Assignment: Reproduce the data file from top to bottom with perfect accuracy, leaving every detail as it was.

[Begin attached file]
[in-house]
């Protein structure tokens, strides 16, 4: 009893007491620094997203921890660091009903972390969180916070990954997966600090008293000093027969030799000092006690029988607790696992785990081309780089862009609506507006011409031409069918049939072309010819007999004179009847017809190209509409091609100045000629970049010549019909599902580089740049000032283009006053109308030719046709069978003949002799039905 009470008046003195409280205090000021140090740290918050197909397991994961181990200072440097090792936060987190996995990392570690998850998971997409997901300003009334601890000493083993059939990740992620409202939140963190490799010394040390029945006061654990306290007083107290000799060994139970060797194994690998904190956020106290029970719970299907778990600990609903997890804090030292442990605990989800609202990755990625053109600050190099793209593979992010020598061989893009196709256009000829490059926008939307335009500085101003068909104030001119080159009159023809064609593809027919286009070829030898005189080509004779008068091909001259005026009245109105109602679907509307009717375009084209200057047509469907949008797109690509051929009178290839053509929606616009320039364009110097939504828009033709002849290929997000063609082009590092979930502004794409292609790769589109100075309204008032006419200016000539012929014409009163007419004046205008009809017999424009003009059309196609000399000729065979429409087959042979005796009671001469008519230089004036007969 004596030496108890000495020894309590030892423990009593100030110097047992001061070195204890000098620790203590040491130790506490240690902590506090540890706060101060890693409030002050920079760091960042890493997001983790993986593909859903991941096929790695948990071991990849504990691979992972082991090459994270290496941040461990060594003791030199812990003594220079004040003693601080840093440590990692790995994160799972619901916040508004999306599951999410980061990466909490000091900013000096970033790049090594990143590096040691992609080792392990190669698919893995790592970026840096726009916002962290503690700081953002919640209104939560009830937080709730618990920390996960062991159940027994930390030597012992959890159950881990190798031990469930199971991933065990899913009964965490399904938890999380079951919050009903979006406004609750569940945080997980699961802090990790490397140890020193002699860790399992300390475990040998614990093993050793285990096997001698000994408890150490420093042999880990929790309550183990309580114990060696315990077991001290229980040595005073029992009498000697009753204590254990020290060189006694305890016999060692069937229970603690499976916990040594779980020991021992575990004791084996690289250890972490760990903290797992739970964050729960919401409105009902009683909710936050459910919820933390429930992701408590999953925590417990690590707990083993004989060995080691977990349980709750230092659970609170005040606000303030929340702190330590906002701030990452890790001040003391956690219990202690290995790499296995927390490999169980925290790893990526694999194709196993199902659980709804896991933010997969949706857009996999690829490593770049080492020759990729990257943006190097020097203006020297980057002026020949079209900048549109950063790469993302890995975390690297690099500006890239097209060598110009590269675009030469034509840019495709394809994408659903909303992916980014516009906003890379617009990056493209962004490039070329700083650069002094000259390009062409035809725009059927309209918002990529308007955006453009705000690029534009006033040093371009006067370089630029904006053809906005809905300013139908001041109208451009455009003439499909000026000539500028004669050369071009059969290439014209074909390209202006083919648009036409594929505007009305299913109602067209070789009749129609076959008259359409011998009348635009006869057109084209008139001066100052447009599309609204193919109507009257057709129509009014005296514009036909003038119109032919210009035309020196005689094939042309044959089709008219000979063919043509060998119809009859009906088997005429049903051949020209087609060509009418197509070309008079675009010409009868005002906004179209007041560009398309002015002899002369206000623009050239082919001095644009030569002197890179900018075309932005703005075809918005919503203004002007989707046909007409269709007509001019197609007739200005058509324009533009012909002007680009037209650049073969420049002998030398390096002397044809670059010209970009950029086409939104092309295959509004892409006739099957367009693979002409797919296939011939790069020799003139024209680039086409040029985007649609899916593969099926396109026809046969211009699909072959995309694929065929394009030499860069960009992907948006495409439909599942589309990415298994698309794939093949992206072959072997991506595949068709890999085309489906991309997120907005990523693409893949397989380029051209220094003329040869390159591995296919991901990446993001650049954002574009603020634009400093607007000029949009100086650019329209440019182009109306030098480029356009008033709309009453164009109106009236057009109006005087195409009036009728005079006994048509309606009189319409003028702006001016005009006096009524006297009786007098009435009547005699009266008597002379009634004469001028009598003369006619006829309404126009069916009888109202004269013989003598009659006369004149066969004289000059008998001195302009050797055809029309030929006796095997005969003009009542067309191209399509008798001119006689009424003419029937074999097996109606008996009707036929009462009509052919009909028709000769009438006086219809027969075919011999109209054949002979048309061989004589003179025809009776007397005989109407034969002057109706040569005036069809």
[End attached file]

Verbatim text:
[in-house]
């Protein structure tokens, strides 16, 4: 009893007491620094997203921890660091009903972390969180916070990954997966600090008293000093027969030799000092006690029988607790696992785990081309780089862009609506507006011409031409069918049939072309010819007999004179009847017809190209509409091609100045000629970049010549019909599902580089740049000032283009006053109308030719046709069978003949002799039905 009470008046003195409280205090000021140090740290918050197909397991994961181990200072440097090792936060987190996995990392570690998850998971997409997901300003009334601890000493083993059939990740992620409202939140963190490799010394040390029945006061654990306290007083107290000799060994139970060797194994690998904190956020106290029970719970299907778990600990609903997890804090030292442990605990989800609202990755990625053109600050190099793209593979992010020598061989893009196709256009000829490059926008939307335009500085101003068909104030001119080159009159023809064609593809027919286009070829030898005189080509004779008068091909001259005026009245109105109602679907509307009717375009084209200057047509469907949008797109690509051929009178290839053509929606616009320039364009110097939504828009033709002849290929997000063609082009590092979930502004794409292609790769589109100075309204008032006419200016000539012929014409009163007419004046205008009809017999424009003009059309196609000399000729065979429409087959042979005796009671001469008519230089004036007969 004596030496108890000495020894309590030892423990009593100030110097047992001061070195204890000098620790203590040491130790506490240690902590506090540890706060101060890693409030002050920079760091960042890493997001983790993986593909859903991941096929790695948990071991990849504990691979992972082991090459994270290496941040461990060594003791030199812990003594220079004040003693601080840093440590990692790995994160799972619901916040508004999306599951999410980061990466909490000091900013000096970033790049090594990143590096040691992609080792392990190669698919893995790592970026840096726009916002962290503690700081953002919640209104939560009830937080709730618990920390996960062991159940027994930390030597012992959890159950881990190798031990469930199971991933065990899913009964965490399904938890999380079951919050009903979006406004609750569940945080997980699961802090990790490397140890020193002699860790399992300390475990040998614990093993050793285990096997001698000994408890150490420093042999880990929790309550183990309580114990060696315990077991001290229980040595005073029992009498000697009753204590254990020290060189006694305890016999060692069937229970603690499976916990040594779980020991021992575990004791084996690289250890972490760990903290797992739970964050729960919401409105009902009683909710936050459910919820933390429930992701408590999953925590417990690590707990083993004989060995080691977990349980709750230092659970609170005040606000303030929340702190330590906002701030990452890790001040003391956690219990202690290995790499296995927390490999169980925290790893990526694999194709196993199902659980709804896991933010997969949706857009996999690829490593770049080492020759990729990257943006190097020097203006020297980057002026020949079209900048549109950063790469993302890995975390690297690099500006890239097209060598110009590269675009030469034509840019495709394809994408659903909303992916980014516009906003890379617009990056493209962004490039070329700083650069002094000259390009062409035809725009059927309209918002990529308007955006453009705000690029534009006033040093371009006067370089630029904006053809906005809905300013139908001041109208451009455009003439499909000026000539500028004669050369071009059969290439014209074909390209202006083919648009036409594929505007009305299913109602067209070789009749129609076959008259359409011998009348635009006869057109084209008139001066100052447009599309609204193919109507009257057709129509009014005296514009036909003038119109032919210009035309020196005689094939042309044959089709008219000979063919043509060998119809009859009906088997005429049903051949020209087609060509009418197509070309008079675009010409009868005002906004179209007041560009398309002015002899002369206000623009050239082919001095644009030569002197890179900018075309932005703005075809918005919503203004002007989707046909007409269709007509001019197609007739200005058509324009533009012909002007680009037209650049073969420049002998030398390096002397044809670059010209970009950029086409939104092309295959509004892409006739099957367009693979002409797919296939011939790069020799003139024209680039086409040029985007649609899916593969099926396109026809046969211009699909072959995309694929065929394009030499860069960009992907948006495409439909599942589309990415298994698309794939093949992206072959072997991506595949068709890999085309489906991309997120907005990523693409893949397989380029051209220094003329040869390159591995296919991901990446993001650049954002574009603020634009400093607007000029949009100086650019329209440019182009109306030098480029356009008033709309009453164009109106009236057009109006005087195409009036009728005079006994048509309606009189319409003028702006001016005009006096009524006297009786007098009435009547005699009266008597002379009634004469001028009598003369006619006829309404126009069916009888109202004269013989003598009659006369004149066969004289000059008998001195302009050797055809029309030929006796095997005969003009009542067309191209399509008798001119006689009424003419029937074999097996109606008996009707036929009462009509052919009909028709000769009438006086219809027969075919011999109209054949002979048309061989004589003179025809009776007397005989109407034969002057109706040569005036069809």